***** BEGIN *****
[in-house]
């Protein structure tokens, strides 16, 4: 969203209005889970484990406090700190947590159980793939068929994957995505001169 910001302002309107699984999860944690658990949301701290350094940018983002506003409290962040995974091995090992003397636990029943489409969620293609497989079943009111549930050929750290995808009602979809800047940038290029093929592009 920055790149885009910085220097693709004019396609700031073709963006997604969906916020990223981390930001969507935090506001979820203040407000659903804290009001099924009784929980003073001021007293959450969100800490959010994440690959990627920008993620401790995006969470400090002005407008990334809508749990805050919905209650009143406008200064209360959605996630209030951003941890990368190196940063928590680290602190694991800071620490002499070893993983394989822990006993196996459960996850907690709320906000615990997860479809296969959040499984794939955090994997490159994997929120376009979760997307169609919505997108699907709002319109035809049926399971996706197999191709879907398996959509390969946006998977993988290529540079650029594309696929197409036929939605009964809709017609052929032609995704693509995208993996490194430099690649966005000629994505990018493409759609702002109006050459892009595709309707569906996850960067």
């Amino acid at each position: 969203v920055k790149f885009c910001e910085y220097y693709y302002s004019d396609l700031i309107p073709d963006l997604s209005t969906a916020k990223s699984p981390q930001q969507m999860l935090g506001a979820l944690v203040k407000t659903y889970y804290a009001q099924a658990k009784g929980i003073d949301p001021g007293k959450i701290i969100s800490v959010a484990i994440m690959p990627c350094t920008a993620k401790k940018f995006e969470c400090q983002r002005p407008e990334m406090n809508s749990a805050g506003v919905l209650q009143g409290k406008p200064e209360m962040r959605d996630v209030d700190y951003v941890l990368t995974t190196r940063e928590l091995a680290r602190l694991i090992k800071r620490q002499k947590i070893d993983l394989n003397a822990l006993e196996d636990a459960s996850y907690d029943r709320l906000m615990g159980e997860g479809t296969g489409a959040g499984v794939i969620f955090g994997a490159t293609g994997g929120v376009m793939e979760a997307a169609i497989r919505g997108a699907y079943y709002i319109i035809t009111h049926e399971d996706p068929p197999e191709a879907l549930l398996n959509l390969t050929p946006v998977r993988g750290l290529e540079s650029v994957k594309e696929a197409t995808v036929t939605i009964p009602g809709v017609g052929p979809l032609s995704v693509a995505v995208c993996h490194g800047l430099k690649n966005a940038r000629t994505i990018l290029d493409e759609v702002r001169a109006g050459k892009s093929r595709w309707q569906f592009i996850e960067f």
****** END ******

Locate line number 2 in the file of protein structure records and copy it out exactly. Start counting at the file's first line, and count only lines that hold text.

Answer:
């Protein structure tokens, strides 16, 4: 969203209005889970484990406090700190947590159980793939068929994957995505001169 910001302002309107699984999860944690658990949301701290350094940018983002506003409290962040995974091995090992003397636990029943489409969620293609497989079943009111549930050929750290995808009602979809800047940038290029093929592009 920055790149885009910085220097693709004019396609700031073709963006997604969906916020990223981390930001969507935090506001979820203040407000659903804290009001099924009784929980003073001021007293959450969100800490959010994440690959990627920008993620401790995006969470400090002005407008990334809508749990805050919905209650009143406008200064209360959605996630209030951003941890990368190196940063928590680290602190694991800071620490002499070893993983394989822990006993196996459960996850907690709320906000615990997860479809296969959040499984794939955090994997490159994997929120376009979760997307169609919505997108699907709002319109035809049926399971996706197999191709879907398996959509390969946006998977993988290529540079650029594309696929197409036929939605009964809709017609052929032609995704693509995208993996490194430099690649966005000629994505990018493409759609702002109006050459892009595709309707569906996850960067």